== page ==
For whatever reason, May has been designated as "the death month" in my family. On May 16th, my first great love, Mickey Shultz, was born in 1958. We were engaged during our first year of college but I got cold feet. He had other pressing issues too that needed to be dealt with. In short: we both loved each other but knew it would not work. At least not at that moment. And he did not want to wait. I didn't want him to wait. When the idea of getting married to someone gives you recurring nightmares, it's probably not a good idea to pursue getting married. That's the way it was for me back in those days.
Mickey died in June of 1992. Too much living packed into a short period of time.
Today, May 17th, my uncle Herb died suddenly and two days before the birthday he shared with his sister (and my mother) Catherine though they were born years apart.
On May 18th, my father died while Mom and I each held one of his hands.
Depressing? It was for awhile the whole business of losing two very important people in my life in May. But I look at death in another way nowadays. The crossing over concept is very real to me. I believe in the afterlife and that's where we go when we die. The quality of "life" level in this other dimension is determined by your spiritual level on this plane. If you are totally lacking in spirituality, you will eventually gain it in the afterlife though it will take some time.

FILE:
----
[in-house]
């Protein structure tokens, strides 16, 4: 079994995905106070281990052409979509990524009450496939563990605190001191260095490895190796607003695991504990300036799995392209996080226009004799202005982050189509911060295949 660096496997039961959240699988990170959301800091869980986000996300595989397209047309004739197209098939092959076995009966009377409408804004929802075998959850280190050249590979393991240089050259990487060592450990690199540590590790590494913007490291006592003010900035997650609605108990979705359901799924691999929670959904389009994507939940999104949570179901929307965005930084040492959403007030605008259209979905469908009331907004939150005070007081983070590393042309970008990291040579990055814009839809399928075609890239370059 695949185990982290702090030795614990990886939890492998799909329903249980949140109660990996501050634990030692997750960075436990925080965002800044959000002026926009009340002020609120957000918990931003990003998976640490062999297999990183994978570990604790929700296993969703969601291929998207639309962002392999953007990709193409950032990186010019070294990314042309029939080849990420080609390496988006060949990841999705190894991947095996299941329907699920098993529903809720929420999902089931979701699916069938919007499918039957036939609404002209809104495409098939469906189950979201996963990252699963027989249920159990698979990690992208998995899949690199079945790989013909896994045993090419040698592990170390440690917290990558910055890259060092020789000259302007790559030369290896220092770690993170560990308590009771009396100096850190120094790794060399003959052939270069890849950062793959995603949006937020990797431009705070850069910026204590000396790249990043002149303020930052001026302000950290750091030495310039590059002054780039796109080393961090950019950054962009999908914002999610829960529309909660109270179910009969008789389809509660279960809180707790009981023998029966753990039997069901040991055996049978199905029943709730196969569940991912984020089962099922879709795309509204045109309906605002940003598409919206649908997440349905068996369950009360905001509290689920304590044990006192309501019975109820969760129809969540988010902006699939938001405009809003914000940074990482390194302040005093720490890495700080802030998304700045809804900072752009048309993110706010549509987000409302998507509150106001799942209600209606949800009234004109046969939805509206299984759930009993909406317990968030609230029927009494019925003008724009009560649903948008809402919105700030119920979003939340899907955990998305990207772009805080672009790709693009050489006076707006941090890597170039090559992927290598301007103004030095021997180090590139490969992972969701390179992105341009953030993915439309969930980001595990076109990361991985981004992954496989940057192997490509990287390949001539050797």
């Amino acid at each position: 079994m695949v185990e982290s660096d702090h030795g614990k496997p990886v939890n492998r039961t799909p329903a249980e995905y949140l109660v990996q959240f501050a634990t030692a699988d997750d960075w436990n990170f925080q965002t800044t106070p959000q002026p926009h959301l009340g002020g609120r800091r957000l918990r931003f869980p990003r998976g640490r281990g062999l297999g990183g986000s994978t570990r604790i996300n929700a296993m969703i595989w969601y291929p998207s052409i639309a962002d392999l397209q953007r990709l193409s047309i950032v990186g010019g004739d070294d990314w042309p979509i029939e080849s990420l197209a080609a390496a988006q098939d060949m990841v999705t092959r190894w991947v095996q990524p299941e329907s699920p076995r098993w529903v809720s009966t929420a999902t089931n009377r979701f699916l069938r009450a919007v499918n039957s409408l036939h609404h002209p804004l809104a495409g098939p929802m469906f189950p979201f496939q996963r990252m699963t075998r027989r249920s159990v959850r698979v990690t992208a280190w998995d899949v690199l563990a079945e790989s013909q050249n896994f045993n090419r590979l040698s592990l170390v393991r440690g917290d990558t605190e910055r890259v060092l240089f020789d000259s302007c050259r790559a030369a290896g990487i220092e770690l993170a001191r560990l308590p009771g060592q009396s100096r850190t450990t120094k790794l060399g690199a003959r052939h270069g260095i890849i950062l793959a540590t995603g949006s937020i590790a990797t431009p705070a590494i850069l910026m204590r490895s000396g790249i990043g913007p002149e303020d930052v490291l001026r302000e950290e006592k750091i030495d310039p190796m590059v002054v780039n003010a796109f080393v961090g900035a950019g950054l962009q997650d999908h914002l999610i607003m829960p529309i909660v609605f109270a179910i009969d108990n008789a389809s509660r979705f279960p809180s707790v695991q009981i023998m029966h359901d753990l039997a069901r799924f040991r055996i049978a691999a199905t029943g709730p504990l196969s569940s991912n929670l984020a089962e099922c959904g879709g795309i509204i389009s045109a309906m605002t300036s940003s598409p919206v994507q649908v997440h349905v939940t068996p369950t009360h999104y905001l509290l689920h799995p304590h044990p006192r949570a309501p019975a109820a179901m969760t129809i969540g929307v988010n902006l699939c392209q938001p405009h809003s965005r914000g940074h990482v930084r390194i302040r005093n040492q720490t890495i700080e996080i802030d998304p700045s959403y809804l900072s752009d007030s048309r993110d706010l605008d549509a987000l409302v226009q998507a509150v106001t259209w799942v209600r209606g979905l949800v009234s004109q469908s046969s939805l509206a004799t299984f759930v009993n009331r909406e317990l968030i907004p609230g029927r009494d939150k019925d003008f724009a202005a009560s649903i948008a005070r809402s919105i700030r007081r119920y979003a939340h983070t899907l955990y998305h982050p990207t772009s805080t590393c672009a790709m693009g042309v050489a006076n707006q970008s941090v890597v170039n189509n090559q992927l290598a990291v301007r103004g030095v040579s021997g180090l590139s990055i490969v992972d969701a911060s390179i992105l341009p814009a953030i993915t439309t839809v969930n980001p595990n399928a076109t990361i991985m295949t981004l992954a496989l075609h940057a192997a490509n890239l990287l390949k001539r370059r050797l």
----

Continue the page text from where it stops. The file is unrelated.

I also believe pets go into the afterlife. Why? I suppose it is the strong bond we have with certain animals; it can almost inexplicable the attachment we humans can have to a dog, a cat or some other kind of pet with whom we have a strong interaction with. I am not one of these people who look upon my pets as my "children" - they are what they are - animals. Yet my feeling for them is strong and I miss them when I am away for a protracted period of time. They clearly missed me when I return. If anyone had ever told me that cats would be glad to see me come home from a trip and follow me all over the house, I never would have believed it until I got this lot. They are unbelievable.
Their sweet nature and being something else besides human enables me to engage in more introspection and wondering about life and death, that moment when we cross over to another world, so different from our own.
I only hope heaven means not having to clean the cat litter.
Or having a month's worth of memories losing loved ones.